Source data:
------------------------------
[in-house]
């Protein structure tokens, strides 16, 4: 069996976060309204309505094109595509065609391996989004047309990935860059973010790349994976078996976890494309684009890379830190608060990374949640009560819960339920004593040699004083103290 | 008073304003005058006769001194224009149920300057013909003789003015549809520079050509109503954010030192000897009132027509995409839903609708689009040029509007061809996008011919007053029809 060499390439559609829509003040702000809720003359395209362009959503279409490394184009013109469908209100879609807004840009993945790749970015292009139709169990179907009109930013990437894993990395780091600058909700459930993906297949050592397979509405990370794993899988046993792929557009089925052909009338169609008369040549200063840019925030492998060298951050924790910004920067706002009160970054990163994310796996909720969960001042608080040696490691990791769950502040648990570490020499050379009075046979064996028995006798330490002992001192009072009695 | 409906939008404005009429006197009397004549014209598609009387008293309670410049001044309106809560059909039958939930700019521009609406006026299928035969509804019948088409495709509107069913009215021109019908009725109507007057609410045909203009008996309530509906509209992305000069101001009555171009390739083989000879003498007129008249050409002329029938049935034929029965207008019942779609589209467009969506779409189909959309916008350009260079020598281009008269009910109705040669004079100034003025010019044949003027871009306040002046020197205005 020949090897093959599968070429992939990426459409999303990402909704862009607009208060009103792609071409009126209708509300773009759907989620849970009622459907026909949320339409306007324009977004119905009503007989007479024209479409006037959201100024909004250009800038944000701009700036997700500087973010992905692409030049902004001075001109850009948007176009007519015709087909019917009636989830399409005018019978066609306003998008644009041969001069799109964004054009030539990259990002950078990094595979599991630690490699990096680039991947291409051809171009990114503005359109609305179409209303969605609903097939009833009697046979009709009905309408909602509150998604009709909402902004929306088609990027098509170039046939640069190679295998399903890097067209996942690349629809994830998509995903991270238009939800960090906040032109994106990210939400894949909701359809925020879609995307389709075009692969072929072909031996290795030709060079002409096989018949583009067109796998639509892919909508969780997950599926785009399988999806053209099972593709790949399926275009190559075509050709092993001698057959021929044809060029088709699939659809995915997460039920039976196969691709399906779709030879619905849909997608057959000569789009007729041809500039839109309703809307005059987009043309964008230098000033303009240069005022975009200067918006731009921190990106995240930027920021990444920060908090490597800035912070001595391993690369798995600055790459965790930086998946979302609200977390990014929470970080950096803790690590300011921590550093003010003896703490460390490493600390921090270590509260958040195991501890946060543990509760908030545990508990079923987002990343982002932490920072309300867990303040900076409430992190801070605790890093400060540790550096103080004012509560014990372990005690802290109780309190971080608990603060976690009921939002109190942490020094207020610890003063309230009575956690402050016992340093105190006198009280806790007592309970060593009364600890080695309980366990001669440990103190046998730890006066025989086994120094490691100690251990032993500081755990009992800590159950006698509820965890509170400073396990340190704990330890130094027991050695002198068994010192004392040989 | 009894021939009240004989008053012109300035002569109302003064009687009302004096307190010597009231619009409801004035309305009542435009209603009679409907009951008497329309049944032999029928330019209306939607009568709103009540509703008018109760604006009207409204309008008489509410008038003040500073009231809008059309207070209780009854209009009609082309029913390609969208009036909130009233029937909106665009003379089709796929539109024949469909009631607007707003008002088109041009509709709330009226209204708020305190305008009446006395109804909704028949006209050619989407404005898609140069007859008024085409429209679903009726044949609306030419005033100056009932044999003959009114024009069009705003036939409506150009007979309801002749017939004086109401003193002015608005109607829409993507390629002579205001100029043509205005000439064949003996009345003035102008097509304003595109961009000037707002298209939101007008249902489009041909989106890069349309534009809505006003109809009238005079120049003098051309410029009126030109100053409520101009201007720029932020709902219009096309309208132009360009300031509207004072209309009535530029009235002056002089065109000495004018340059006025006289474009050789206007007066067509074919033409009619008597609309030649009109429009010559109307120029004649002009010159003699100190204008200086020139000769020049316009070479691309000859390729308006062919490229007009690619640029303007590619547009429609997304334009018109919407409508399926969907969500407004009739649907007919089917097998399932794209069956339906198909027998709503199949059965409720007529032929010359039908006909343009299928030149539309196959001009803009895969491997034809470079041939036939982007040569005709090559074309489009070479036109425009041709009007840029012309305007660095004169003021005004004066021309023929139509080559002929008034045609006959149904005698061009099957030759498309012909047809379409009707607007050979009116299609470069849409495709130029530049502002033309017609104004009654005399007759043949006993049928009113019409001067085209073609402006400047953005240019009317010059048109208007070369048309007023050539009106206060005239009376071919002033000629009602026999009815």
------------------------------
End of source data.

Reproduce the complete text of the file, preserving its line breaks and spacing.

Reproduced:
[in-house]
């Protein structure tokens, strides 16, 4: 069996976060309204309505094109595509065609391996989004047309990935860059973010790349994976078996976890494309684009890379830190608060990374949640009560819960339920004593040699004083103290 | 008073304003005058006769001194224009149920300057013909003789003015549809520079050509109503954010030192000897009132027509995409839903609708689009040029509007061809996008011919007053029809 060499390439559609829509003040702000809720003359395209362009959503279409490394184009013109469908209100879609807004840009993945790749970015292009139709169990179907009109930013990437894993990395780091600058909700459930993906297949050592397979509405990370794993899988046993792929557009089925052909009338169609008369040549200063840019925030492998060298951050924790910004920067706002009160970054990163994310796996909720969960001042608080040696490691990791769950502040648990570490020499050379009075046979064996028995006798330490002992001192009072009695 | 409906939008404005009429006197009397004549014209598609009387008293309670410049001044309106809560059909039958939930700019521009609406006026299928035969509804019948088409495709509107069913009215021109019908009725109507007057609410045909203009008996309530509906509209992305000069101001009555171009390739083989000879003498007129008249050409002329029938049935034929029965207008019942779609589209467009969506779409189909959309916008350009260079020598281009008269009910109705040669004079100034003025010019044949003027871009306040002046020197205005 020949090897093959599968070429992939990426459409999303990402909704862009607009208060009103792609071409009126209708509300773009759907989620849970009622459907026909949320339409306007324009977004119905009503007989007479024209479409006037959201100024909004250009800038944000701009700036997700500087973010992905692409030049902004001075001109850009948007176009007519015709087909019917009636989830399409005018019978066609306003998008644009041969001069799109964004054009030539990259990002950078990094595979599991630690490699990096680039991947291409051809171009990114503005359109609305179409209303969605609903097939009833009697046979009709009905309408909602509150998604009709909402902004929306088609990027098509170039046939640069190679295998399903890097067209996942690349629809994830998509995903991270238009939800960090906040032109994106990210939400894949909701359809925020879609995307389709075009692969072929072909031996290795030709060079002409096989018949583009067109796998639509892919909508969780997950599926785009399988999806053209099972593709790949399926275009190559075509050709092993001698057959021929044809060029088709699939659809995915997460039920039976196969691709399906779709030879619905849909997608057959000569789009007729041809500039839109309703809307005059987009043309964008230098000033303009240069005022975009200067918006731009921190990106995240930027920021990444920060908090490597800035912070001595391993690369798995600055790459965790930086998946979302609200977390990014929470970080950096803790690590300011921590550093003010003896703490460390490493600390921090270590509260958040195991501890946060543990509760908030545990508990079923987002990343982002932490920072309300867990303040900076409430992190801070605790890093400060540790550096103080004012509560014990372990005690802290109780309190971080608990603060976690009921939002109190942490020094207020610890003063309230009575956690402050016992340093105190006198009280806790007592309970060593009364600890080695309980366990001669440990103190046998730890006066025989086994120094490691100690251990032993500081755990009992800590159950006698509820965890509170400073396990340190704990330890130094027991050695002198068994010192004392040989 | 009894021939009240004989008053012109300035002569109302003064009687009302004096307190010597009231619009409801004035309305009542435009209603009679409907009951008497329309049944032999029928330019209306939607009568709103009540509703008018109760604006009207409204309008008489509410008038003040500073009231809008059309207070209780009854209009009609082309029913390609969208009036909130009233029937909106665009003379089709796929539109024949469909009631607007707003008002088109041009509709709330009226209204708020305190305008009446006395109804909704028949006209050619989407404005898609140069007859008024085409429209679903009726044949609306030419005033100056009932044999003959009114024009069009705003036939409506150009007979309801002749017939004086109401003193002015608005109607829409993507390629002579205001100029043509205005000439064949003996009345003035102008097509304003595109961009000037707002298209939101007008249902489009041909989106890069349309534009809505006003109809009238005079120049003098051309410029009126030109100053409520101009201007720029932020709902219009096309309208132009360009300031509207004072209309009535530029009235002056002089065109000495004018340059006025006289474009050789206007007066067509074919033409009619008597609309030649009109429009010559109307120029004649002009010159003699100190204008200086020139000769020049316009070479691309000859390729308006062919490229007009690619640029303007590619547009429609997304334009018109919407409508399926969907969500407004009739649907007919089917097998399932794209069956339906198909027998709503199949059965409720007529032929010359039908006909343009299928030149539309196959001009803009895969491997034809470079041939036939982007040569005709090559074309489009070479036109425009041709009007840029012309305007660095004169003021005004004066021309023929139509080559002929008034045609006959149904005698061009099957030759498309012909047809379409009707607007050979009116299609470069849409495709130029530049502002033309017609104004009654005399007759043949006993049928009113019409001067085209073609402006400047953005240019009317010059048109208007070369048309007023050539009106206060005239009376071919002033000629009602026999009815």